74 F.3d 1250
Tammy TAYLOR, Plaintiff-Appellant,
ALBERTSONS, INC., Defendant-Appellee.
United States Court of Appeals, Tenth Circuit.
Jan. 11, 1996.
NOTICE: Although citation of unpublished opinions remains unfavored, unpublished opinions may now be cited if the opinion has persuasive value on a material issue, and a copy is attached to the citing document or, if cited in oral argument, copies are furnished to the Court and all parties. See General Order of November 29, 1993, suspending 10th Cir. Rule 36.3 until December 31, 1995, or further order.
Before SEYMOUR, Chief Judge, McKAY and HENRY, Circuit Judges.
ORDER AND JUDGMENT1
McKAY, Circuit Judge.
After examining the briefs and appellate record, this panel has determined unanimously that oral argument would not materially assist the determination of this appeal. See Fed. R.App. P. 34(a); 10th Cir. R. 34.1.9. The case is therefore ordered submitted without oral argument.
Plaintiff Tammy Taylor appeals the dismissal of her claim brought under the Americans with Disabilities Act (ADA), 42 U.S.C. 12101 et seq. Ms. Taylor asserts that Defendant Albertson's, a grocery store chain, violated the ADA when it fired her because of her disability. Albertson's argues, however, that Ms. Taylor is not disabled within the meaning of the ADA. The district court, relying primarily on Bolton v. Scrivner, Inc., 36 F.3d 939 (10th Cir.1994), cert. denied, 115 S.Ct. 1104 (1995), granted summary judgment for Albertson's. We affirm.
Ms. Taylor worked as an order selector in an Albertson's distribution center. This job required her to engage in manual labor and constant lifting. On August 22, 1992, she sustained an injury to her right hand, wrist, arm, and shoulder. Subsequently, Ms. Taylor received treatment from several doctors and unsuccessfully attempted to return to light-duty work. Albertson's ultimately fired Ms. Taylor for abandoning her position.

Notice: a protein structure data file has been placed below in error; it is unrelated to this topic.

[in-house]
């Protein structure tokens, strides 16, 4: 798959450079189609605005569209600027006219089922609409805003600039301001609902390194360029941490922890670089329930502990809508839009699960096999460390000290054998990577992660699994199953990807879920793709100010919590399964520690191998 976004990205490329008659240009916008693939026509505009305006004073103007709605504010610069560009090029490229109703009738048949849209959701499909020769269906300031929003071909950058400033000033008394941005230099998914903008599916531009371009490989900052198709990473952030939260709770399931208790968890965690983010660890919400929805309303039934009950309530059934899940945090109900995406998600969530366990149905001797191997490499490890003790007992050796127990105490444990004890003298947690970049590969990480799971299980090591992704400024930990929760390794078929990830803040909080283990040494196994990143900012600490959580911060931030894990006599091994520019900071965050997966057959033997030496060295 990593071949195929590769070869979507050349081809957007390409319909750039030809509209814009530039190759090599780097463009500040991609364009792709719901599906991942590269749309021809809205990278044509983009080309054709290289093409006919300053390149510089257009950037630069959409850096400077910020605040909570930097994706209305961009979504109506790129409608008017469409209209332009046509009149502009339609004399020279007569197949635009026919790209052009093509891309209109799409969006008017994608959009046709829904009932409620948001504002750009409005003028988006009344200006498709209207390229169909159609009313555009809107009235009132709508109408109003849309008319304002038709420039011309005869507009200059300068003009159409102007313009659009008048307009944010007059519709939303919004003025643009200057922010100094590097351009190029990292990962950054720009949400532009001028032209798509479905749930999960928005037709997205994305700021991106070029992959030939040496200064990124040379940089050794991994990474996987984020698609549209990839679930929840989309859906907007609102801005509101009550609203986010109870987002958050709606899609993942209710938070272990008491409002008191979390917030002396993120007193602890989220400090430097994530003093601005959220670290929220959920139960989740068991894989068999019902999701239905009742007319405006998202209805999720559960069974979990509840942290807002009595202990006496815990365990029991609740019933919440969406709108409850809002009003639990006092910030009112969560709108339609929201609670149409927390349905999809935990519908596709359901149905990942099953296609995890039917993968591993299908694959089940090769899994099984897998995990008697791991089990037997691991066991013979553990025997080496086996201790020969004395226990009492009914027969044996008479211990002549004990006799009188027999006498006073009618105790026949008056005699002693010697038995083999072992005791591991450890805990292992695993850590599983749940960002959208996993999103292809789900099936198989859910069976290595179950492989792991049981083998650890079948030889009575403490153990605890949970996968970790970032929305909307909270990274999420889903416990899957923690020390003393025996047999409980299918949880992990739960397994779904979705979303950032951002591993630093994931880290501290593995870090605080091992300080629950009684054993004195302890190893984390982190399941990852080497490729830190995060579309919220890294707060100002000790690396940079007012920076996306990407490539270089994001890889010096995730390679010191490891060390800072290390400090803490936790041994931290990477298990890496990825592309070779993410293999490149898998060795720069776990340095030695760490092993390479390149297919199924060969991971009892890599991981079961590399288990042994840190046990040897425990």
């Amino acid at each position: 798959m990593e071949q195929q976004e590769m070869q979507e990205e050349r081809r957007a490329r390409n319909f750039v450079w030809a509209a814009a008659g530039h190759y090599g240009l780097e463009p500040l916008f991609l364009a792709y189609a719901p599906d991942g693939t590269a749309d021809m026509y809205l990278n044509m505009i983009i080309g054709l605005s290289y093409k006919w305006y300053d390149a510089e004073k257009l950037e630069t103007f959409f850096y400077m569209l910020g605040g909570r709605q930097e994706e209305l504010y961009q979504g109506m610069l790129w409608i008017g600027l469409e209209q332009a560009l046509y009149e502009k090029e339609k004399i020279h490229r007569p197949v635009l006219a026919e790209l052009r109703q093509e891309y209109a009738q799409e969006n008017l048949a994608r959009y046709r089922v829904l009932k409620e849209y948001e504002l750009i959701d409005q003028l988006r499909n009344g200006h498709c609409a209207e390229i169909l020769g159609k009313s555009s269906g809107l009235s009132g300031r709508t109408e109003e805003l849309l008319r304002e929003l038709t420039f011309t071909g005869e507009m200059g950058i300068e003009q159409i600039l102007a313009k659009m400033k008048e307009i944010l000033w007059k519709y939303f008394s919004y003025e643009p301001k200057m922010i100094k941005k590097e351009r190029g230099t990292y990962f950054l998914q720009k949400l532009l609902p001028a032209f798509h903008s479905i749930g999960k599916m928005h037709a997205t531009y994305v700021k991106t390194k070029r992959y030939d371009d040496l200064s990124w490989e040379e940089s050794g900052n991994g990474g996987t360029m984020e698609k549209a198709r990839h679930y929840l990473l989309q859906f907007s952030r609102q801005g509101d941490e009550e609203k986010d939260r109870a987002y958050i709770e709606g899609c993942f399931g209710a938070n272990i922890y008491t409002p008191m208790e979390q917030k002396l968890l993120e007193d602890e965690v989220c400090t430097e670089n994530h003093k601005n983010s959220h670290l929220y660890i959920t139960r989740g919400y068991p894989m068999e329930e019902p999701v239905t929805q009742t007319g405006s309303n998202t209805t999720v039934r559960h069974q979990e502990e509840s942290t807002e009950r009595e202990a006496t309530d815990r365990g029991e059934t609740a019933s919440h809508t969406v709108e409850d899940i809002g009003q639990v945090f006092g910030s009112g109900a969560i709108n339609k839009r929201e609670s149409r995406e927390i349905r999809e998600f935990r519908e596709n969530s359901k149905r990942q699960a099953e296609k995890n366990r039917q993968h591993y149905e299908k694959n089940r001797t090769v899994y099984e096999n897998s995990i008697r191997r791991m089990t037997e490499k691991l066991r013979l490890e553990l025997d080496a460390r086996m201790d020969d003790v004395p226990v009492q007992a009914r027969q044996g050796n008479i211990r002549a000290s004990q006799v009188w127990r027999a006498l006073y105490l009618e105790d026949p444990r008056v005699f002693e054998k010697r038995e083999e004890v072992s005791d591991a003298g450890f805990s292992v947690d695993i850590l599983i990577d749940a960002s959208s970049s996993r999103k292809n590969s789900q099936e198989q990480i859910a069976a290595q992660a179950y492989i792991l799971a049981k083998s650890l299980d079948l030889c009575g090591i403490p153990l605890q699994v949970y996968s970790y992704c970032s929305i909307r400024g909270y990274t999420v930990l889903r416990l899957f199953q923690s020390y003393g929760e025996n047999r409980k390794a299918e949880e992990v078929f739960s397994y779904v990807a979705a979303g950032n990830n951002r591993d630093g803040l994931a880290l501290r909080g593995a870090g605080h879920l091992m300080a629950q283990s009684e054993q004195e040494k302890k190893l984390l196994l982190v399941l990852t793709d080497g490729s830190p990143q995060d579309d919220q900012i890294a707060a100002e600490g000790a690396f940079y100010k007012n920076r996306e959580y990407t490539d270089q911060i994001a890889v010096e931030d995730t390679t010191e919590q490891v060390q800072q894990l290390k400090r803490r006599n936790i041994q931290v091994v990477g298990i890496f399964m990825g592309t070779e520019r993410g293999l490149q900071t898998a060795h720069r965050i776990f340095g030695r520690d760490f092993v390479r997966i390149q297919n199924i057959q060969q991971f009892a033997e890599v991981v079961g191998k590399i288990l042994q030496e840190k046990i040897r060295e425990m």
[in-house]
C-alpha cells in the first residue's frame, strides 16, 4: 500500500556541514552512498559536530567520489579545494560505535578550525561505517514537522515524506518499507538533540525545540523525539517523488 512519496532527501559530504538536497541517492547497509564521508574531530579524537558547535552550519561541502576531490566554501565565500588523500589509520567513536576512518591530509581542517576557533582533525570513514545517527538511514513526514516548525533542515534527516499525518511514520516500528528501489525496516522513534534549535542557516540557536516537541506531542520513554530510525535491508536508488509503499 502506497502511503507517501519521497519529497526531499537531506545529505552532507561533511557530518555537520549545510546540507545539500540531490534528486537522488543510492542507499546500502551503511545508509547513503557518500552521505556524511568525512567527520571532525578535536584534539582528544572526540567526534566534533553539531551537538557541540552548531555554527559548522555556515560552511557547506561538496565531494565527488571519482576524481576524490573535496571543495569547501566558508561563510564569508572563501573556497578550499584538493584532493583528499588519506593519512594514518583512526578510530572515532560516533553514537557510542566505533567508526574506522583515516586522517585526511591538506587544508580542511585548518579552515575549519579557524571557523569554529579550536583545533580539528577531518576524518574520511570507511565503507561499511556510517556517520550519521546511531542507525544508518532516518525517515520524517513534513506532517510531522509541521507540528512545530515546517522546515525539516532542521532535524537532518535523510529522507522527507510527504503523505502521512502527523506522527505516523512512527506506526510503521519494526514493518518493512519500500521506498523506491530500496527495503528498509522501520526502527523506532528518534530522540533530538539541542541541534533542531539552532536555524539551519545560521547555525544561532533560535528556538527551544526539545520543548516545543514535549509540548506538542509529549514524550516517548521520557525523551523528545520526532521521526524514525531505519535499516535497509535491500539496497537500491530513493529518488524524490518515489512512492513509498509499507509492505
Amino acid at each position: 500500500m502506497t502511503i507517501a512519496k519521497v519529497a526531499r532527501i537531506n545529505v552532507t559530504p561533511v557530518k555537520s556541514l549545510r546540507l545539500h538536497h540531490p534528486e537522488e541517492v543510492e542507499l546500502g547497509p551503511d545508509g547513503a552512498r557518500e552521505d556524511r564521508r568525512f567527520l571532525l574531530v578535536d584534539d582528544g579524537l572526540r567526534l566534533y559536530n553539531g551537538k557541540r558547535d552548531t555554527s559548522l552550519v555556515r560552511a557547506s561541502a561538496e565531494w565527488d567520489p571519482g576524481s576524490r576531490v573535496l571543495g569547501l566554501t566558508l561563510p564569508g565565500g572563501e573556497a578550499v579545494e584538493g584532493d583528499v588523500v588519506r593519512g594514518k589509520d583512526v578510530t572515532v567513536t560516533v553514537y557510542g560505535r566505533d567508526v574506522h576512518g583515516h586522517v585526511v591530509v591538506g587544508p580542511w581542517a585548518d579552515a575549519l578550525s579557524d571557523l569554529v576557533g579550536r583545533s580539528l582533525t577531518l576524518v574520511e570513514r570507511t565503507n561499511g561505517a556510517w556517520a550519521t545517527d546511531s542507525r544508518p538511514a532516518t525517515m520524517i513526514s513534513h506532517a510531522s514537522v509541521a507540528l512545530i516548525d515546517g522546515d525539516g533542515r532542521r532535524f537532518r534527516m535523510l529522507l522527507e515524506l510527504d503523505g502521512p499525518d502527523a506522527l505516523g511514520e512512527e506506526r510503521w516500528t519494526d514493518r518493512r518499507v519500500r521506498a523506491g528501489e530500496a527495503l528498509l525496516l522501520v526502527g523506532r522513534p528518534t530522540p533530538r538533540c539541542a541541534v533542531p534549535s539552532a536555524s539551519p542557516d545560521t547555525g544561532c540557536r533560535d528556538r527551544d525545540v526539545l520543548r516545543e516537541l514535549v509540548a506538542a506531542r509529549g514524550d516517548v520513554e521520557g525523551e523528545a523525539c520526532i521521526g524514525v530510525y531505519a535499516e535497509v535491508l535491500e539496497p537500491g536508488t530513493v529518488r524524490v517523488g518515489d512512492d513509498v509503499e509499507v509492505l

The ADA only applies to Ms. Taylor if she meets the statutory definition of disabled. A disability is defined as:
(A) a physical or mental impairment that substantially limits one or more of the major life activities of such individual;
(B) a record of such an impairment; or
(C) being regarded as having such an impairment.
42 U.S.C. 12102(2). Ms. Taylor argues that she is substantially limited in the major life activity of working. When considering such a claim, the court should consider the following factors:
(i) The nature and severity of the impairment;
(ii) The duration or expected duration of the impairment; and
(iii) The permanent or long term impact, or the expected permanent or long term impact of or resulting from the impairment.
29 C.F.R. 1630.2(j)(2). The court must also consider whether the plaintiff is "significantly restricted in the ability to perform either a class of jobs or a broad range of jobs in various classes." 29 C.F.R. 1630.2(j)(3)(i); Bolton v. Scrivner, Inc., 36 F.3d 939, 942 (10th Cir.1994), cert. denied, 115 S.Ct. 1104 (1995). Additionally, the court may consider:
(A) The geographical area to which the individual has reasonable access;